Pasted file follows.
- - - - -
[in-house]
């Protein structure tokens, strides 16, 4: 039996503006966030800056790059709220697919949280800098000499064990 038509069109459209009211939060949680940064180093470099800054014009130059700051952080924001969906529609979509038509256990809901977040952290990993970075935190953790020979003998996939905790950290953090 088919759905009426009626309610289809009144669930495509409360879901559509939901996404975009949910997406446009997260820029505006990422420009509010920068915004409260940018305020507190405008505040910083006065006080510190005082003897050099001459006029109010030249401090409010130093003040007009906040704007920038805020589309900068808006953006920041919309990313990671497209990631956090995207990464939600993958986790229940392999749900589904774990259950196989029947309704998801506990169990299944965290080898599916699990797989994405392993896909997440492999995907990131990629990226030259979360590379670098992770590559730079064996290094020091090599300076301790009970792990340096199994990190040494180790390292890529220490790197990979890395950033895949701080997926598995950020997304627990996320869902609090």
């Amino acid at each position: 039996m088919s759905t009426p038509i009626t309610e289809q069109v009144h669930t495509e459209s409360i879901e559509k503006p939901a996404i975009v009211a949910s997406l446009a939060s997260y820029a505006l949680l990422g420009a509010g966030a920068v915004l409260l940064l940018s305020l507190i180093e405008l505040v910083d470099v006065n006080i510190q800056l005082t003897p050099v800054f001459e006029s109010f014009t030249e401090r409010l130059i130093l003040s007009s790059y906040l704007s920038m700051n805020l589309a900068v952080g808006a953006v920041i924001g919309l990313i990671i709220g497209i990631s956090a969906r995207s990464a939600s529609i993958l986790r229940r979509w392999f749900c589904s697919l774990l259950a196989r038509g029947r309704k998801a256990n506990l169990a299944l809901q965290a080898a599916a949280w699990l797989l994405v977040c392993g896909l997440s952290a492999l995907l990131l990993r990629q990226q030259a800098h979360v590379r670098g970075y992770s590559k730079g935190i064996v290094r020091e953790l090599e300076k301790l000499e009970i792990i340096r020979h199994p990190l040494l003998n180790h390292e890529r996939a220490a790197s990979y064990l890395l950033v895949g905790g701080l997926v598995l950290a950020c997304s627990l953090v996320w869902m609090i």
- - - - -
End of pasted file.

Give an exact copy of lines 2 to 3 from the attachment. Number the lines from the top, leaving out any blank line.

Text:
């Protein structure tokens, strides 16, 4: 039996503006966030800056790059709220697919949280800098000499064990 038509069109459209009211939060949680940064180093470099800054014009130059700051952080924001969906529609979509038509256990809901977040952290990993970075935190953790020979003998996939905790950290953090 088919759905009426009626309610289809009144669930495509409360879901559509939901996404975009949910997406446009997260820029505006990422420009509010920068915004409260940018305020507190405008505040910083006065006080510190005082003897050099001459006029109010030249401090409010130093003040007009906040704007920038805020589309900068808006953006920041919309990313990671497209990631956090995207990464939600993958986790229940392999749900589904774990259950196989029947309704998801506990169990299944965290080898599916699990797989994405392993896909997440492999995907990131990629990226030259979360590379670098992770590559730079064996290094020091090599300076301790009970792990340096199994990190040494180790390292890529220490790197990979890395950033895949701080997926598995950020997304627990996320869902609090």
């Amino acid at each position: 039996m088919s759905t009426p038509i009626t309610e289809q069109v009144h669930t495509e459209s409360i879901e559509k503006p939901a996404i975009v009211a949910s997406l446009a939060s997260y820029a505006l949680l990422g420009a509010g966030a920068v915004l409260l940064l940018s305020l507190i180093e405008l505040v910083d470099v006065n006080i510190q800056l005082t003897p050099v800054f001459e006029s109010f014009t030249e401090r409010l130059i130093l003040s007009s790059y906040l704007s920038m700051n805020l589309a900068v952080g808006a953006v920041i924001g919309l990313i990671i709220g497209i990631s956090a969906r995207s990464a939600s529609i993958l986790r229940r979509w392999f749900c589904s697919l774990l259950a196989r038509g029947r309704k998801a256990n506990l169990a299944l809901q965290a080898a599916a949280w699990l797989l994405v977040c392993g896909l997440s952290a492999l995907l990131l990993r990629q990226q030259a800098h979360v590379r670098g970075y992770s590559k730079g935190i064996v290094r020091e953790l090599e300076k301790l000499e009970i792990i340096r020979h199994p990190l040494l003998n180790h390292e890529r996939a220490a790197s990979y064990l890395l950033v895949g905790g701080l997926v598995l950290a950020c997304s627990l953090v996320w869902m609090i």